Kitchen Garden Cafe, King’s Heath, Birmingham
To think I had neither heard of this band, nor of Ross Wilson, for it/they is he, much more than a month ago, and he having providing a contender for both album and, after tonight, gig of the year. Hat’s both duly tipped to @tiggerlion, @steveT and I set off this cold november sunday, neither perhaps fully in the mood, even if the familiar cosiness of the KGC proved a welcoming, and warm, haven. A brief set from the incredibly spider-fingered Andy Lucas proved a comfortable start. Later to appear with the band, he adeptly tinkled through 5 or 6 numbers, stylistically a little reminiscent of a Randy Newman. The short gap for refreshment and the trio that were BCR tonight came on, the additional pair being Lyle Watt on, mainly, electric guitar, and Wilson himself on vox and acoustic. Kicking off with the delightful lament, Over the Fields, my favourite and the opener from the album, a warm glow provided by the piano/vocals interplay, he then said how the three of them were going to try to play the new album in set » Continue Reading.
O2 Academy, Birmingham
I bloody wish….. Much as I would love to regale you, I had forgotten how much I despise this venue. Doors open 7pm, my arse. We arrived perhaps 10 minutes later, the queue stretching a full 500 yards down the street, in the dreich and drizzle. Immediately the memories of previous queues, of the vile and expensive “choice” of drinks, the no seats left in he upstairs seated bit, the crap views from up there anyway. Enough already. There is a fine boozer nearby, the Victoria. We went there instead. OK, I couldn’t get full price for the tickets from the charming street salesman, but it wasn’t bad. I like London Grammar. Just not enough for the volume of piss this Venue extracts. Peeved, but a good night. Anyone know better?
Cold and wet. Some were old gits like me, poor bastards….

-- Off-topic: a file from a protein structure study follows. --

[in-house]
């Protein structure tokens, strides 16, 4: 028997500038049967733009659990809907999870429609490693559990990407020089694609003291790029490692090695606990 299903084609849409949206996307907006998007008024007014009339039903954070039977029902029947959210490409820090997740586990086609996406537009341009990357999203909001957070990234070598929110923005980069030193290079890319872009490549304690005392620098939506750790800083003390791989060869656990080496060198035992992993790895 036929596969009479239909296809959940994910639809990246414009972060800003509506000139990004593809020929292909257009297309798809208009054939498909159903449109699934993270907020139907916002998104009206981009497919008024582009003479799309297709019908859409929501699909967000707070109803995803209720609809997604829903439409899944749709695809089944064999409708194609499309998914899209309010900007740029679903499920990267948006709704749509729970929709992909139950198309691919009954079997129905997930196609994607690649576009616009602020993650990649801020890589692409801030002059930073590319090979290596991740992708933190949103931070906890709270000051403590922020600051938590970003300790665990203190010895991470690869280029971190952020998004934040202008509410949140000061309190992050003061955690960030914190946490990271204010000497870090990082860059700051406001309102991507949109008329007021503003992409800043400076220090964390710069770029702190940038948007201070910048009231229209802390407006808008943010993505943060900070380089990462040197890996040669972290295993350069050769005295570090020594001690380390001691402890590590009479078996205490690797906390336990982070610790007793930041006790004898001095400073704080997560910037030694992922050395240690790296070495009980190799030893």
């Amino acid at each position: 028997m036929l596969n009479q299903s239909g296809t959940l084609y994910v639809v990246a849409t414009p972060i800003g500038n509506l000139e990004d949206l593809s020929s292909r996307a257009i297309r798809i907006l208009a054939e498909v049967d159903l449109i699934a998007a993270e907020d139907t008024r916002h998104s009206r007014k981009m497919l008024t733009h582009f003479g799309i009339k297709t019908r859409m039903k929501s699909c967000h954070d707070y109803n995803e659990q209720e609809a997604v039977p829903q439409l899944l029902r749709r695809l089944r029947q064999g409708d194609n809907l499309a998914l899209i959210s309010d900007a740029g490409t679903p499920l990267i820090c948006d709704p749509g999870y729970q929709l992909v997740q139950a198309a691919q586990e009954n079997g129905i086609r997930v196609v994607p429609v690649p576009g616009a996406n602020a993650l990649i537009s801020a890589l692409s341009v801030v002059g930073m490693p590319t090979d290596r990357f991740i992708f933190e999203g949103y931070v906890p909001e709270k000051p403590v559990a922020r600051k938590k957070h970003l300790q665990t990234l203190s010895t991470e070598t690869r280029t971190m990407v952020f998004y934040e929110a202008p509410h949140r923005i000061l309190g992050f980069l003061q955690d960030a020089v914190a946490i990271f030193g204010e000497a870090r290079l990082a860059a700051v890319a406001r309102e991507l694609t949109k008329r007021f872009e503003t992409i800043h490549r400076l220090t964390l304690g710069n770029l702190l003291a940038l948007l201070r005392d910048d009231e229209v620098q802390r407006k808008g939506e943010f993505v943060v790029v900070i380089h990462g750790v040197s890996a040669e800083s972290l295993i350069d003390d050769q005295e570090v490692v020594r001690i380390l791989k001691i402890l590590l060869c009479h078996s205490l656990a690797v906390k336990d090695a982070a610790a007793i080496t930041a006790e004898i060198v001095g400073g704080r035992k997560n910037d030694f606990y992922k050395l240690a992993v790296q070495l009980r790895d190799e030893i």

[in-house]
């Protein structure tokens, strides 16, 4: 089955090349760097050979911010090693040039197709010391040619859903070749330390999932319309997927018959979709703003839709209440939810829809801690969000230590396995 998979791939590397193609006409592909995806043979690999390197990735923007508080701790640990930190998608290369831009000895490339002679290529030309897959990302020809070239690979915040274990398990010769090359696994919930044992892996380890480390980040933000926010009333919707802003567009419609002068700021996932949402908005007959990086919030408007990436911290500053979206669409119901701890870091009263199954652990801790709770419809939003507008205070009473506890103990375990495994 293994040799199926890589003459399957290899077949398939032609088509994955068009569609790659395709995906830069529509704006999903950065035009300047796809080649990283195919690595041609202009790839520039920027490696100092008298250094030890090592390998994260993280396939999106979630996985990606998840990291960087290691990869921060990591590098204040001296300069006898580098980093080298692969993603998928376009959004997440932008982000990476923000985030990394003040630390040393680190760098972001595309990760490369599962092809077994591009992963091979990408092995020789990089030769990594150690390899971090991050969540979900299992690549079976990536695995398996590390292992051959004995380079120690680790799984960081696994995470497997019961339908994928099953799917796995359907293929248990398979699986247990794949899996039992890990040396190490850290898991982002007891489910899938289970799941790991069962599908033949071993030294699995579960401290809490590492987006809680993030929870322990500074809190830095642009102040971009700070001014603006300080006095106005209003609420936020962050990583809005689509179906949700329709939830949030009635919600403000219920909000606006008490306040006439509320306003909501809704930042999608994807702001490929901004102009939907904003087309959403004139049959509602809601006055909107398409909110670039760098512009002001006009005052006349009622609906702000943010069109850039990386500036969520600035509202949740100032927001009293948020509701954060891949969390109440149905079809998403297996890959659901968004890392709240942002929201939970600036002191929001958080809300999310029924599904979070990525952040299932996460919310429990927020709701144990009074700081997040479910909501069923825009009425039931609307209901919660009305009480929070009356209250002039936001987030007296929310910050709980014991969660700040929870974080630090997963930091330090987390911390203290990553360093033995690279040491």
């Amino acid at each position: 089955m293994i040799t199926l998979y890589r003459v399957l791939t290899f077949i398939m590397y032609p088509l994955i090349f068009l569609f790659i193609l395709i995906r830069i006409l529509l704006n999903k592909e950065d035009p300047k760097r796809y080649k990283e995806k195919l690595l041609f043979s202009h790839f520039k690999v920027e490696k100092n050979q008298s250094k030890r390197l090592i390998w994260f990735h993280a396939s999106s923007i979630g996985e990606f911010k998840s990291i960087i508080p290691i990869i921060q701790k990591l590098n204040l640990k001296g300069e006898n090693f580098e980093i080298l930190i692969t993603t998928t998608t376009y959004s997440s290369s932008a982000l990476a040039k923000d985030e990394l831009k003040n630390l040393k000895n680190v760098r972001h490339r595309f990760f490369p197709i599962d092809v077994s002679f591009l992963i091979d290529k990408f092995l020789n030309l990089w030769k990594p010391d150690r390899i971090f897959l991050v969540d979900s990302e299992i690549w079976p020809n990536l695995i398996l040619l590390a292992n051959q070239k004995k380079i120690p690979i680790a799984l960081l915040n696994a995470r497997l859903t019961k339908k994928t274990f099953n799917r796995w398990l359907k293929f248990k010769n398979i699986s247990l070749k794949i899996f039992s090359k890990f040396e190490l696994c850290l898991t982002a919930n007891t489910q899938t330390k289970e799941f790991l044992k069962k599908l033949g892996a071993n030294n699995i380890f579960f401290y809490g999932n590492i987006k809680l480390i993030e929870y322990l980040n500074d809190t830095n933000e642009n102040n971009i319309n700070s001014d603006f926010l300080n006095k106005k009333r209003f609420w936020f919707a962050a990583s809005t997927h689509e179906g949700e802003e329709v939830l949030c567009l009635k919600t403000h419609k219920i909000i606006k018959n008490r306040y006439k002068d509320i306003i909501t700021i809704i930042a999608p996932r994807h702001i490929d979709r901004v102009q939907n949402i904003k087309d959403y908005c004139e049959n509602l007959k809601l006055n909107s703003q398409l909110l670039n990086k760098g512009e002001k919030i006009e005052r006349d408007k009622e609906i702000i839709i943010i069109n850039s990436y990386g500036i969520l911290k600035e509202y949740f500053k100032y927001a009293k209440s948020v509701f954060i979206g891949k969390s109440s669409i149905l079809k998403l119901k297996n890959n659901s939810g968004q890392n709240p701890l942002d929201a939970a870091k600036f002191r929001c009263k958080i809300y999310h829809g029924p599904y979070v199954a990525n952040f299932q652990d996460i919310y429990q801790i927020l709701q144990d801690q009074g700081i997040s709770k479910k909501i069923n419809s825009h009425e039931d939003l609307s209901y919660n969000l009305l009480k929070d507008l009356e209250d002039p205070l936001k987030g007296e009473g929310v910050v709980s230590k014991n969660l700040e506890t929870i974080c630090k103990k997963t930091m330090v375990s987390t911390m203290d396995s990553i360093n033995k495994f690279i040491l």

It made me think..
Getting’ too old for this malarkey
Warwick Arts Centre, Coventry
I have seen this little known troubadour umpteen times over, gulp, the last 42 years, with full bands and on his tod, never quite certain which format I prefer, the squalling howl of his electric or the intricate calisthenics of his acoustic playing. This was the latter, a tour to plug his latest paired recordings, Acoustic Classics 2 and Acoustic Rarities, but by now means confining himself thereto. As with all RT shows, all bets are off as to what he will and is willing to play. Support were Ben Walker and Josienne Clark, R2 Folk Duo award winners of a couple of years back, with a brief set, heavy on mournful emoting and, between songs, heartfelt self-deprecation. As befitting their host, they opened with a stark setting of Reynardine, Clarks voice resonant over Walkers exquisite shimmers of guitar. A short break and on comes Thommo, his uniform of beret and black present and correct, launching straight in, a couple of songs before pausing to engage with the audience. At first I felt he seemed slightly stilted, a good few songs before he relaxed into the warmth of a packed and partisan » Continue Reading.
And I don’t mean fretwankery guitar solos, I mean using the guitar for sounds, for moods, for experience. There seems to be a momentum for largely solo guitar sonics that is a delight. In recent months I have seen Duke Garwood, Ryley Walker and heard/bought the excellent Justin Adams, all of whom seem to favour dense soundscapes over lookatme jiggery pokery. I think all this a renaissance of the instrument, as accomplished as the 60’s/70’s wizards, but without the diddle. Ain’t it great! P.S. Adams went to Eton 5 years ahead of Cameron, D.